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Case Summary: R. v. Glenfield
Defence + Indemnity

Do police need a warrant to access the data on a vehicle’s airbag control module without the owner or driver’s permission?   

R. v. Glenfield, [2015] O.J. No. 1212, per Hambly, J. [4175]   

I. FACTS AND ISSUES   

The Accused, Glenfield, was charged with impaired driving causing death, dangerous driving causing death and refusing to provide a breath sample arising from a motor vehicle accident on December 22, 2011. Glenfield was driving a 2010 Jeep Cherokee owned by his employer (a Jeep dealership) but designated for his exclusive use. He drove west on Gerber Road through a stop sign and struck the Huber Dodge Caravan that was proceeding south on Nafziger Road. Just prior to the accident scene, Glenfield had crossed a bridge over a creek (135 metres back from the scene) and then went uphill towards the intersection. There were signs posted warning of the approaching intersection. Both vehicles were extensively damaged. An 11 year old passenger in the Huber van was killed.

There was evidence that Glenfield had consumed alcohol before the accident. He failed a roadside breath test. After Glenfield failed the roadside breath test, he was arrested and transported to the police detachment.

Subsequently, Cst. Stotts entered the Jeep to download information from the Event Data Recorder (EDR) that was part of the Airbag Control Module (ACM). He did this without obtaining consent of Glenfield. He felt that it was necessary to download the data at the scene to avoid the EDR being activated by another event (such as being jostled during a towing process) which might erase the EDR data relating to the collision. To access the EDR, Cst. Stotts “forcibly removed the cover in the front seat area of the Jeep at the console which exposed the ACM” and “made no attempt to remove the cover by taking out the screws that held it in place.” He then downloaded the data to his own computer. He did not download the data from the Huber van because his computer equipment was not compatible with the EDR in that vehicle.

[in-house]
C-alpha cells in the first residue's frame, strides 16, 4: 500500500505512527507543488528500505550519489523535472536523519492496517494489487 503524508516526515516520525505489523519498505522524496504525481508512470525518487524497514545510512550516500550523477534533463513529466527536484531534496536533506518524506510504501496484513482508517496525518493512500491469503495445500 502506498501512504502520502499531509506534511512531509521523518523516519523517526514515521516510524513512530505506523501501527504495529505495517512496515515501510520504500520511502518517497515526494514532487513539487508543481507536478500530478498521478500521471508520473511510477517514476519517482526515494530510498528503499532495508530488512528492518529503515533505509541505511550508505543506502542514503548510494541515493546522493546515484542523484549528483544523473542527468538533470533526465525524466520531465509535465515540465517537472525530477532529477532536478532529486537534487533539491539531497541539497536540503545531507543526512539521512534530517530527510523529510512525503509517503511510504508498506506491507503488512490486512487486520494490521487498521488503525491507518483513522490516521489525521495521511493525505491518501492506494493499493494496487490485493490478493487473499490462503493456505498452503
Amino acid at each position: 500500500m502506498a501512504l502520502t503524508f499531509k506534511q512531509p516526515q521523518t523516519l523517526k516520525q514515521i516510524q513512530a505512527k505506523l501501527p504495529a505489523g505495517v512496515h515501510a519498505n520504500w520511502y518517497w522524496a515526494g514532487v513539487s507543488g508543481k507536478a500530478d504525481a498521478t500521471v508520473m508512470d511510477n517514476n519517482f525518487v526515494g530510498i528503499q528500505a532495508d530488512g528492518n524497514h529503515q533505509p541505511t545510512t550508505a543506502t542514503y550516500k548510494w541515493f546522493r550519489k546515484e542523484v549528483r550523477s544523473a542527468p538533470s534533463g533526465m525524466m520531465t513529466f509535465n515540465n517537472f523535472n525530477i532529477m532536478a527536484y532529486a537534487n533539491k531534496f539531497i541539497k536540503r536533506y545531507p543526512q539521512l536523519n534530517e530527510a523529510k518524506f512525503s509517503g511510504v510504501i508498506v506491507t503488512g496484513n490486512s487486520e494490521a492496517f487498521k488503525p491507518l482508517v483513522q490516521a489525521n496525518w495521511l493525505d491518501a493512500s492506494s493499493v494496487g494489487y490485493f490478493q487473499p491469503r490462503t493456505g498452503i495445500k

The EDR data from Glenfield’s vehicle showed that his Jeep decelerated from 106 kms/hr at 5 seconds prior to the accident (and 134 metres from the point of impact) down to 86 kms/hr (2 metres from the point of impact) at 0.1 seconds prior to the collision. It showed that the accelerator was 0 percent at between 5 and .08 seconds before impact. It increased to 2 percent at 0.6 seconds before impact, and to 37.8 percent at 0.3 seconds before impact, dropping down to 32.3 percent at 0.2 seconds prior to impact. The accelerator was at 0 percent at 0.1 seconds before impact. The Court noted “that the data had indicated Glenfield accelerated at the hill west of the intersection immediately before the accident” and “did not activate his brakes in the 5 seconds before the accident.” 

The Crown called an expert motor vehicle collision analyst who gave the opinion that aggressive driving on the part of Glenfield with a long episode of in attention explained why he ran the stop sign, based in part on the EDR data.